Some take trains, some take planes, they travel here and there, many without destination, only a dream and determination. You can't pretend to be like them. Even if you try to break the societal mold and travel far away, many will do it for the sake of Facebooking it to show their friends and work colleagues. Nothing more. You will see them trying to snap pictures without enjoying the beauty of the scenery. Viewing it only months later through the pictures now posted on Pinterest. No, you've only cemented the idea further, that you indeed traveled for the wrong reason, that you remain shackled and lack this spirit which grant many such joy with so little in their pockets.

You. You are the one whom we're talking to. The one who can't understand the foreign language we speak. We don't shame or pity you, we respect your decisions.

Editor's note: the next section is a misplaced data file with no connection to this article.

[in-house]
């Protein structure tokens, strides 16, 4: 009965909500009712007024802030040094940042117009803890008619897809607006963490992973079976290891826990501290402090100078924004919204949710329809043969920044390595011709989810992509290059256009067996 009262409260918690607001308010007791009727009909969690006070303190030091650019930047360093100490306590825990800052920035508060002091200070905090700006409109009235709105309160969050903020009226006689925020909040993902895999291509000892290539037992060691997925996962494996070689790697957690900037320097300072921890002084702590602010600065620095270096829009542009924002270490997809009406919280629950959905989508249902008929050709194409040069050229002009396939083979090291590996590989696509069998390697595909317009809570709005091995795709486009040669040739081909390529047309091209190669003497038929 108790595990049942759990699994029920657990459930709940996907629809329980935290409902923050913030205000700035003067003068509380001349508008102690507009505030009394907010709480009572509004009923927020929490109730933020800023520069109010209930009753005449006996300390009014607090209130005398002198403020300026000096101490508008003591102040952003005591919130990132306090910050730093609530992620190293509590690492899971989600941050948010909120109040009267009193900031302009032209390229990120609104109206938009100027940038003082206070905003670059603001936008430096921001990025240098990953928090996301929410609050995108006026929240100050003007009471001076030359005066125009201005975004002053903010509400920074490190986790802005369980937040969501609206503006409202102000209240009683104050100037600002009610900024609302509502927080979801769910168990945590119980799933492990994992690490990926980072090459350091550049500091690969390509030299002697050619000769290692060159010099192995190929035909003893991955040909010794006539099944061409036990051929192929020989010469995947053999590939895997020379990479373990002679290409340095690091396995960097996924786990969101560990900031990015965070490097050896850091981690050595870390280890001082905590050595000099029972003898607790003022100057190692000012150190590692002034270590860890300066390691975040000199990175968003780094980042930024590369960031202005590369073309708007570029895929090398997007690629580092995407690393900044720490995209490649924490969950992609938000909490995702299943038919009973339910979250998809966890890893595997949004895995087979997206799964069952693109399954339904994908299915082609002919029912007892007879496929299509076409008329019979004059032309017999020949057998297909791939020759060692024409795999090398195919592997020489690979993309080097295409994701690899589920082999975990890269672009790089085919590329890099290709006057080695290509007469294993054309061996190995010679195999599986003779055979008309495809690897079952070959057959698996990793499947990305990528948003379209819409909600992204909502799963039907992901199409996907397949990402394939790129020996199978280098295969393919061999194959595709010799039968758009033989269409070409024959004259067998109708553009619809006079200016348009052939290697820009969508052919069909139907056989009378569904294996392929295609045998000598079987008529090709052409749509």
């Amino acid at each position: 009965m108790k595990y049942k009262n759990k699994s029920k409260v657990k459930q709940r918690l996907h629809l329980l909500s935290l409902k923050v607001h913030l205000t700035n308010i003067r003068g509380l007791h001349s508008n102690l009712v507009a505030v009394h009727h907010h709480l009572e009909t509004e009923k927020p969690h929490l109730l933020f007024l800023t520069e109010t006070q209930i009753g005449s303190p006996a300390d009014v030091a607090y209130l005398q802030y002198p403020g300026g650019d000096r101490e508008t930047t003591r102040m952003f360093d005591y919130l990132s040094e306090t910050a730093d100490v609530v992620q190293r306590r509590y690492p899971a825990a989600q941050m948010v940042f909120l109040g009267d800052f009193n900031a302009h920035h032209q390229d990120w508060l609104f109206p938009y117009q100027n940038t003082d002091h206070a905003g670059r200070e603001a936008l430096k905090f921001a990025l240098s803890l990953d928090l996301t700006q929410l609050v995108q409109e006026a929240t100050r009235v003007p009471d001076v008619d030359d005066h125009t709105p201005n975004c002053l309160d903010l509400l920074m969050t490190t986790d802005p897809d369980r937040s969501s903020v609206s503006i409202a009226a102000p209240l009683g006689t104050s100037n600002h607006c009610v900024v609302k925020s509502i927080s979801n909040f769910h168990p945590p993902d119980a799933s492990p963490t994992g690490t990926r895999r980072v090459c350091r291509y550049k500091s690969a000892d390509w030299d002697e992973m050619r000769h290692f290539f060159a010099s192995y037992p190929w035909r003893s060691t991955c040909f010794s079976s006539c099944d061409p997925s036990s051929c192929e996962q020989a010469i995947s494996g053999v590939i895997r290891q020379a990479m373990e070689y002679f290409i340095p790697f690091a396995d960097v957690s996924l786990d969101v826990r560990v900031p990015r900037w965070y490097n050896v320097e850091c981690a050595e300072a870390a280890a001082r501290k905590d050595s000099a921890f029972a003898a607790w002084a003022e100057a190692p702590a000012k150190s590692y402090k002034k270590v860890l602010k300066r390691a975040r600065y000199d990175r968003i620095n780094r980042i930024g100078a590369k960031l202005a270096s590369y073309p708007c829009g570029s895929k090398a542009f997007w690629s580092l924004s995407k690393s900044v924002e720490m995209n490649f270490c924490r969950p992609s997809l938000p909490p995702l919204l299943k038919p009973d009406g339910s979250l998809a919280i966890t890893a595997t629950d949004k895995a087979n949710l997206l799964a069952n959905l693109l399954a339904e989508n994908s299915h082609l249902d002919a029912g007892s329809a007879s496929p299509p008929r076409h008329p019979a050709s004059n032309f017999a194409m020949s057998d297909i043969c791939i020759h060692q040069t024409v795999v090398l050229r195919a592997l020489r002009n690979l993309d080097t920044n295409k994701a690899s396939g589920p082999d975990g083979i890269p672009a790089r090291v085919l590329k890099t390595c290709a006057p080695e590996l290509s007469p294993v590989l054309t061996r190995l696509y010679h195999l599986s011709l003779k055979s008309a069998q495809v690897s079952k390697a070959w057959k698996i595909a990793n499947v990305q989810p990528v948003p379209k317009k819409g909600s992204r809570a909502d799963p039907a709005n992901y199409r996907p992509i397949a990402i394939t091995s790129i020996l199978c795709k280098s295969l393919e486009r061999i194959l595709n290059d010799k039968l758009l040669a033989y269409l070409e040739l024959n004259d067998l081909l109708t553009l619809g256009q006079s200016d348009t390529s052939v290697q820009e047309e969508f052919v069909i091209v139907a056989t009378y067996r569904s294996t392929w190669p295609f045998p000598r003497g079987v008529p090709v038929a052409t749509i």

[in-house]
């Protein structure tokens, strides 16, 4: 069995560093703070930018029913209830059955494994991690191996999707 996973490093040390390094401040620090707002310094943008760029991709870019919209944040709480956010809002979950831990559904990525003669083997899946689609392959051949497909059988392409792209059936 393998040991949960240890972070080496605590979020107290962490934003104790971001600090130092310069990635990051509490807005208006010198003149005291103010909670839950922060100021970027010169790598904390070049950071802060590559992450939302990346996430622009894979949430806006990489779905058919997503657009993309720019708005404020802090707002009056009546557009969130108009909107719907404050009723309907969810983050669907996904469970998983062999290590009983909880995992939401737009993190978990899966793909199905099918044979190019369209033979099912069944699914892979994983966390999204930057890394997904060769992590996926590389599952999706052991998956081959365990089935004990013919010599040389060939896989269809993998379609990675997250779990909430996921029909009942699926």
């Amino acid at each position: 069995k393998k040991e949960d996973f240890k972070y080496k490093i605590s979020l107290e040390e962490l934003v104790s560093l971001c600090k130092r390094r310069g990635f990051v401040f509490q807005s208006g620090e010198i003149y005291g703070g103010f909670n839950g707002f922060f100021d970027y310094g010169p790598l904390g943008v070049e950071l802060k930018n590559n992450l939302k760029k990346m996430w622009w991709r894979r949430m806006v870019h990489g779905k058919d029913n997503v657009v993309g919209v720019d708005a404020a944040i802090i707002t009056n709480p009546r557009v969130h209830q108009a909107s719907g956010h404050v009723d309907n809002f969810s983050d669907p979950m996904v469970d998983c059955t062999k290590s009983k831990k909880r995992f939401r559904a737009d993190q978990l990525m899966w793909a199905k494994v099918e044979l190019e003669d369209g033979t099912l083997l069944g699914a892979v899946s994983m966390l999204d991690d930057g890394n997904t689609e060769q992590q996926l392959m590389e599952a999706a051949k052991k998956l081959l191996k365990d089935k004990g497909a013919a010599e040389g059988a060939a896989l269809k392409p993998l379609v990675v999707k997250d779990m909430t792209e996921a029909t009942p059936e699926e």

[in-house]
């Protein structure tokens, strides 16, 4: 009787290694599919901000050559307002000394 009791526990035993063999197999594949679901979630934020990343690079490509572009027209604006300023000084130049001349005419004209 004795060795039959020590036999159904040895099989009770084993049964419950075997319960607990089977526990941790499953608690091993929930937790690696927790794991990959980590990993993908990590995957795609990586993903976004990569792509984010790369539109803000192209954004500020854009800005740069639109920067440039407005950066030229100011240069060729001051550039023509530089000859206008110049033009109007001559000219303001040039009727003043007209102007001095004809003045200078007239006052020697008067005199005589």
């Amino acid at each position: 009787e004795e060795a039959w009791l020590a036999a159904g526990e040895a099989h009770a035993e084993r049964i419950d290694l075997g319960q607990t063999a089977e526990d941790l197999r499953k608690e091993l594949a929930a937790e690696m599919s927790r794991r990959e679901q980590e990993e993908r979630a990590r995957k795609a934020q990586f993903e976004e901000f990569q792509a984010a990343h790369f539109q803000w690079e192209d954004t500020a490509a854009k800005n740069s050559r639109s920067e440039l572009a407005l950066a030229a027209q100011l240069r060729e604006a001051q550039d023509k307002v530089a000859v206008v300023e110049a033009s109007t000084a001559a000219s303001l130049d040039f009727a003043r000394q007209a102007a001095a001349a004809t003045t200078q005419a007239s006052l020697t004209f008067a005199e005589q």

But respect ours. Don't point fingers unless you're willing to look at your hand and notice the three pointing right back at you.

Recklessness lays not within the free spirit, but within troubled hearts. And these exist on both sides of the fence.

Do you not agree?

Thursday, February 16, 2012

Novel: Writing is Rewriting

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How many times have we heard writers complain about the quality of their first drafts (i.e. doodoo)? Many would see them buried, and many have indeed buried them and moved on to other endeavors. Most people who get started on writing don't realize how much goes into revising once a first draft is completed. I certainly was one of them. No matter how much you pre-plan, you will still find that the completed first draft of a book is either too thin or, most often, too long and laden with excessive descriptions. It was Stephen King who said in his book, On Writing, that the second draft is the first draft minus ten percent. Learning to rewrite with economy of words is the first step, but my question is, how long should the process of revision take?